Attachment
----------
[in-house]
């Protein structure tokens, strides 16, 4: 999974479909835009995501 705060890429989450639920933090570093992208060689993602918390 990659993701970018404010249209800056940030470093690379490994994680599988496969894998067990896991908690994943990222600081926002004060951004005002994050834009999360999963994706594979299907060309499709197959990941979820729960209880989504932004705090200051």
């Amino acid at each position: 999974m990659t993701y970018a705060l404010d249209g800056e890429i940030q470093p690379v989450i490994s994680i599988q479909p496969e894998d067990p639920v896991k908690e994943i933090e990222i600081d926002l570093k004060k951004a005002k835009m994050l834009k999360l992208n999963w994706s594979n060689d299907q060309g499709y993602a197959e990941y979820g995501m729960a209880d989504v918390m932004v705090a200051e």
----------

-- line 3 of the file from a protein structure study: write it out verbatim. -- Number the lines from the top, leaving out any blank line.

């Amino acid at each position: 999974m990659t993701y970018a705060l404010d249209g800056e890429i940030q470093p690379v989450i490994s994680i599988q479909p496969e894998d067990p639920v896991k908690e994943i933090e990222i600081d926002l570093k004060k951004a005002k835009m994050l834009k999360l992208n999963w994706s594979n060689d299907q060309g499709y993602a197959e990941y979820g995501m729960a209880d989504v918390m932004v705090a200051e």